Like everyone else, people with migraines feel their best when they consistently eat a healthy, balanced diet. For those with migraines, what you eat and when you eat it can also play a significant role in triggering migraines.
What does it involve?
There is not one specific diet for everyone who gets migraines. Migraines are triggered in different people by different foods. In addition, it can be difficult to separate whether a food or a situation (hunger, low blood sugar, poor sleep, menstrual period) or a combination of both is actually what is triggering a headache. Consider keeping a food journal that tracks what you eat and how you feel each day to help you decide which foods to eliminate. If a food is triggering, it should cause a headache within 12 to 24 hours. Avoid the food for four weeks. If there is no change in your headache frequency, that food may not be a trigger.
Some of the most common food triggers for migraines are caffeine, chocolate, alcohol, aged or strongly flavored cheese, cured meats, citrus fruits, and food additives such as monosodium glutamate (MSG), aspartame, nitrites, nitrates, dyes, preservatives, and flavorings such as meat or vegetable extracts.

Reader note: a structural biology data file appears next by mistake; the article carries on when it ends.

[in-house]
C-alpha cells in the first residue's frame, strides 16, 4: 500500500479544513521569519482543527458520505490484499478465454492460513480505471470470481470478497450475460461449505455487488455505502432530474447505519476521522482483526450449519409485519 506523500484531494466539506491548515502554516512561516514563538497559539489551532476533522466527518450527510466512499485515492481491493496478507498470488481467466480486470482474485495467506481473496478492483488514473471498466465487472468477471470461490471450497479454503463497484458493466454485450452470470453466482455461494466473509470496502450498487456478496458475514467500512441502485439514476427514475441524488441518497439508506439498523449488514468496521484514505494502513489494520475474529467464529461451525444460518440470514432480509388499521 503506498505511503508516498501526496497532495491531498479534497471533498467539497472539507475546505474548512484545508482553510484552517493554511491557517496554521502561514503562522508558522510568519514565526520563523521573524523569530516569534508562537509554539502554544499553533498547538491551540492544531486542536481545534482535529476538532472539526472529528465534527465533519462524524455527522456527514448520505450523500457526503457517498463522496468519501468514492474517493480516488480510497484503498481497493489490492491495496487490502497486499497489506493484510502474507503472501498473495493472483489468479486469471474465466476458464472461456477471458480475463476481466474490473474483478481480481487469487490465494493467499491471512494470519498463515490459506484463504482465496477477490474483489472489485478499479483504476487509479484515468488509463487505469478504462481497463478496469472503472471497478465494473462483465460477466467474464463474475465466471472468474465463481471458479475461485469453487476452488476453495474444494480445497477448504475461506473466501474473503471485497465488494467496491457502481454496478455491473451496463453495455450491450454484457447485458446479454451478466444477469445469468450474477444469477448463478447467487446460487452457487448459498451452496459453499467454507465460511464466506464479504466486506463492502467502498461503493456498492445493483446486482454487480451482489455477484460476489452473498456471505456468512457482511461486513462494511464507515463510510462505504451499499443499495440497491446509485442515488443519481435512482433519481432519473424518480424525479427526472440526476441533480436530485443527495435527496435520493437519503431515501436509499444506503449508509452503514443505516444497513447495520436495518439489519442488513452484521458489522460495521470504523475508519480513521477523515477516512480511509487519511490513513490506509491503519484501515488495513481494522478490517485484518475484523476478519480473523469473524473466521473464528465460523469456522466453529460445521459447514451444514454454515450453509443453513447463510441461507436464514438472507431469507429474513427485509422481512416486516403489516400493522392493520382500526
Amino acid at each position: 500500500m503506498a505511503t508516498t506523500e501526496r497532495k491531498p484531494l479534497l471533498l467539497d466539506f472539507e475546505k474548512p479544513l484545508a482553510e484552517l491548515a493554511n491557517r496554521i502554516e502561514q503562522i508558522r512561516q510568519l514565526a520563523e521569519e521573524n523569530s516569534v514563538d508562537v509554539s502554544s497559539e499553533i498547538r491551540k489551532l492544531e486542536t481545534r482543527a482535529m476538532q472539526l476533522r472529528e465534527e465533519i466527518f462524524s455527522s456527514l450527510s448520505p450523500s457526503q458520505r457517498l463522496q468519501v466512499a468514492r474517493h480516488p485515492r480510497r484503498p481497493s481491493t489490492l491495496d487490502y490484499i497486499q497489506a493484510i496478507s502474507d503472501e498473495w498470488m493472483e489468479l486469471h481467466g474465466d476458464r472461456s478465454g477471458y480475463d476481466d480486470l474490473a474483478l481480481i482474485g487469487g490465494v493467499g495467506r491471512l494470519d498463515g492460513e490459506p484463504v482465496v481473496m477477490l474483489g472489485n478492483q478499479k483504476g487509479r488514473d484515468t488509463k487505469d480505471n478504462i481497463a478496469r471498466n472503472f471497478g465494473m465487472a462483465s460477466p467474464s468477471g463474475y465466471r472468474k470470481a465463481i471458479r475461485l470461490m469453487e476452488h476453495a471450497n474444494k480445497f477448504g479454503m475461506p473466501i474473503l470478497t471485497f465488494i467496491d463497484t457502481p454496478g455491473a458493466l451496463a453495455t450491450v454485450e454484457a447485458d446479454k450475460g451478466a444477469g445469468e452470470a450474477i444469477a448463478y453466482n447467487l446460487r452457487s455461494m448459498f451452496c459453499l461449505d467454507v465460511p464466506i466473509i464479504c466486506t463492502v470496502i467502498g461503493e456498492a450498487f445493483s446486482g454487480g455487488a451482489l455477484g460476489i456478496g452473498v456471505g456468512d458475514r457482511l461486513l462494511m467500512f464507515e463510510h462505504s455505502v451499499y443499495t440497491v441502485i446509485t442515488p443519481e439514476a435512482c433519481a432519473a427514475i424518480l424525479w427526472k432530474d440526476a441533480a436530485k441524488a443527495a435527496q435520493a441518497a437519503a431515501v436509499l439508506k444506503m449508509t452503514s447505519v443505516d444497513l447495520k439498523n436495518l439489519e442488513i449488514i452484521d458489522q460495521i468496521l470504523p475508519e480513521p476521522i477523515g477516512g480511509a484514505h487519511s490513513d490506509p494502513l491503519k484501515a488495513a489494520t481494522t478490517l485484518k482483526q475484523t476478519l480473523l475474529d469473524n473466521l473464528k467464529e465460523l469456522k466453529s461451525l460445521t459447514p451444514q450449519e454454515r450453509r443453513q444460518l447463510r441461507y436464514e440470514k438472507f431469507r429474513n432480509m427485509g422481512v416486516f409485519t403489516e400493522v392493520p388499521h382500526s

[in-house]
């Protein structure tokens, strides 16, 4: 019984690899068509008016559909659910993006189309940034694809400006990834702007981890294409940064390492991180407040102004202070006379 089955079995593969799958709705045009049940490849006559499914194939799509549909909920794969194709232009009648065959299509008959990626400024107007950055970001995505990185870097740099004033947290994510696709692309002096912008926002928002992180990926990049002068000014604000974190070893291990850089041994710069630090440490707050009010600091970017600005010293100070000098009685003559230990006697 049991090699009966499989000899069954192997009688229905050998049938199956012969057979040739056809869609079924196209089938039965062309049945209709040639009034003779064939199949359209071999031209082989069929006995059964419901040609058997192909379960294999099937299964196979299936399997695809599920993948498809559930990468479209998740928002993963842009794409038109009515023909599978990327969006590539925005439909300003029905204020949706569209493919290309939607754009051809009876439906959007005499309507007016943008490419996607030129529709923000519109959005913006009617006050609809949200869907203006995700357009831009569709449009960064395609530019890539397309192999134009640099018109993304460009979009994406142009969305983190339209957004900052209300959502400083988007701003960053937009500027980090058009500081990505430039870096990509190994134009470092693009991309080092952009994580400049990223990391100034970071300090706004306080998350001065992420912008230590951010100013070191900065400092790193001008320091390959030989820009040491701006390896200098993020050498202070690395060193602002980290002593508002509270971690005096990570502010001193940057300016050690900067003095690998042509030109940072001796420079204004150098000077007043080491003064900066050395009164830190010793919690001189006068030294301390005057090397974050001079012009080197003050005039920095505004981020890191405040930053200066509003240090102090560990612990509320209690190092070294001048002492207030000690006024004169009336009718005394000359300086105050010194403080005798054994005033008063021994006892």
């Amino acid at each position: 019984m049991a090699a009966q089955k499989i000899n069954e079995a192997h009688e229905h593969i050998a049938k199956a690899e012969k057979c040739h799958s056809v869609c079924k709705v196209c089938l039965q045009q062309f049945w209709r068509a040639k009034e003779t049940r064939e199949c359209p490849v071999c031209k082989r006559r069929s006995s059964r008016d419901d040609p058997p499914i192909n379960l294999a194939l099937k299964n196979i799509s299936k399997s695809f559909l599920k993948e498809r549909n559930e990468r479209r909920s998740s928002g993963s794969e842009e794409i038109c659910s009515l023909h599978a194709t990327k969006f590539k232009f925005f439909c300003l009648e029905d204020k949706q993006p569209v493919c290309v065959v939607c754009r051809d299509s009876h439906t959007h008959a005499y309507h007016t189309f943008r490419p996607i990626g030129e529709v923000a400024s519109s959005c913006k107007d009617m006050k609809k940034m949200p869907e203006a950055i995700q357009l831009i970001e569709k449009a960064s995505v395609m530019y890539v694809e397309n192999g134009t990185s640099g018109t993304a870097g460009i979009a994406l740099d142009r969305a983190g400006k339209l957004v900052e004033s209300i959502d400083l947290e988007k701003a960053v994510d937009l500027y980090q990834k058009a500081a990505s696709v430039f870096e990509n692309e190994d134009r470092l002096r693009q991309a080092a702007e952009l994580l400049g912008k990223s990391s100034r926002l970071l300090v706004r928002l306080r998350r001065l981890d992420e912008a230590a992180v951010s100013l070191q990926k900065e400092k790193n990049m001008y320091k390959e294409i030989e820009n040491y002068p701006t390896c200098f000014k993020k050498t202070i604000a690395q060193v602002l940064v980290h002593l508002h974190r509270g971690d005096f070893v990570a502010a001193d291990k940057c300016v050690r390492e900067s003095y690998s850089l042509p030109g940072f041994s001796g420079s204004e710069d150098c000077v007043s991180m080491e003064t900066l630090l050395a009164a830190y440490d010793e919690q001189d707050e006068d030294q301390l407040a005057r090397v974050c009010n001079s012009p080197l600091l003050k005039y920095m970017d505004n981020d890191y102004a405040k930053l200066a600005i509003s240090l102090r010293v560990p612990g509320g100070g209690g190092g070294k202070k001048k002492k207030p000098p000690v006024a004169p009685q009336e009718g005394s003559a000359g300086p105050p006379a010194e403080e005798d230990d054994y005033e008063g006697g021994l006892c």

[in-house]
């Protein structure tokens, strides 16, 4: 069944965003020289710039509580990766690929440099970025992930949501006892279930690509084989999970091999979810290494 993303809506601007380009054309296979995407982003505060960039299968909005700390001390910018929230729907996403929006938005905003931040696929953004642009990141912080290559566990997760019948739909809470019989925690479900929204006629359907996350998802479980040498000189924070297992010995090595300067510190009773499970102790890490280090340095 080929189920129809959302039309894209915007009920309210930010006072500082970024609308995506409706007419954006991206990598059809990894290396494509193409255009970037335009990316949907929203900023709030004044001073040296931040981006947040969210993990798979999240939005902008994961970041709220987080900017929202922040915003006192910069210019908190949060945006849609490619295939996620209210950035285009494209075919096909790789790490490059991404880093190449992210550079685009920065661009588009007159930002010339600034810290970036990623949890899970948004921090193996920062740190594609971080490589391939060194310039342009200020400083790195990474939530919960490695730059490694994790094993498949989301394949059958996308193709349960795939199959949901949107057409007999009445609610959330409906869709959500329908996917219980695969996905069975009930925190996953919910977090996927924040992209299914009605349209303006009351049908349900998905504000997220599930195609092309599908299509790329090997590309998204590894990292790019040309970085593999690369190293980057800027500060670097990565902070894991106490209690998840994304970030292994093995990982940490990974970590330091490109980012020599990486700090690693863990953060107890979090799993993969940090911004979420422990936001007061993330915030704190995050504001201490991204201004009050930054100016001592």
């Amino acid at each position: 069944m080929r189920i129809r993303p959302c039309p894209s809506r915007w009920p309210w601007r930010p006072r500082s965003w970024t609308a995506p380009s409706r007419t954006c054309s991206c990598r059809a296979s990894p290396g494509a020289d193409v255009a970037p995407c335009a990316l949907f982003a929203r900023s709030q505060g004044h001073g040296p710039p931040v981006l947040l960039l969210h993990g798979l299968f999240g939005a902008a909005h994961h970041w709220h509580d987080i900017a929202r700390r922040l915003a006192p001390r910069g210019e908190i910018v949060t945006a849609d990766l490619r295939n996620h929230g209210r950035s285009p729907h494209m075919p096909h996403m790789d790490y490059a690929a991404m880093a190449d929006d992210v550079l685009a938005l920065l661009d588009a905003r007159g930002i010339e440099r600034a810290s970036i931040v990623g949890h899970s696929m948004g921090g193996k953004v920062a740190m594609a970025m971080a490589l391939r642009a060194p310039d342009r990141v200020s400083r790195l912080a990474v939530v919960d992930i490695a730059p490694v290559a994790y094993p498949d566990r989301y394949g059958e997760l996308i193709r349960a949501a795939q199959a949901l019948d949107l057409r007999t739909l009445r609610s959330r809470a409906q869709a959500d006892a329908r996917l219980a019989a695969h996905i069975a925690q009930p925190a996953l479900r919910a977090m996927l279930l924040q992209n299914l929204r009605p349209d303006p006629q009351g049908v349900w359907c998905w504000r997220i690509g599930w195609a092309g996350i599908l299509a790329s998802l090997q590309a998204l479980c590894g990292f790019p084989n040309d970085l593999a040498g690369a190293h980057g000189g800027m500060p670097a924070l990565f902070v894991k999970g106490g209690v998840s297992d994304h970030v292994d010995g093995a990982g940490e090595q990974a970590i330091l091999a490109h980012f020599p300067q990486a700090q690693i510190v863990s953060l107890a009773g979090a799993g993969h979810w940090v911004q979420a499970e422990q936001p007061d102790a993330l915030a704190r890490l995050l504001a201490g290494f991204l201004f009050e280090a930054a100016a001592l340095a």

In general, choosing fresh and unprocessed food will help you avoid many common food triggers. Foods that are processed or refined are more likely to contain preservatives, dyes, and other additives.
When you eat can be just as important as what you eat. Eating several small meals a day on a regular schedule can help you avoid hunger and low blood sugar, both of which can trigger migraines.
Always consult your doctor before making significant changes to your diet.
Eating nutritious meals at regular intervals and avoiding triggering foods can help prevent some migraines.
Studies have found that eating regular meals can help reduce migraines in some people.
It can be difficult to eliminate all triggering foods. You may feel disappointed to give up favorite foods. However, think of diet changes as a chance to explore unfamiliar foods and find new favorites.
Migraine symptoms and medication side effects may make it harder to find the energy to prepare fresh, healthy meals instead of choosing processed options.
Depending on where you live, it may be harder to get to a grocery store with a good selection of produce and other healthy foods.
The Role of Diet in Migraine Headaches – American Nutrition Association
What do I do when I get to the Grocery Store? – Association of Migraine Disorders
Migraine safe foods by category – Association of Migraine Disorders
Controversies in Headache Medicine: Migraine Prevention Diets – American Migraine Foundation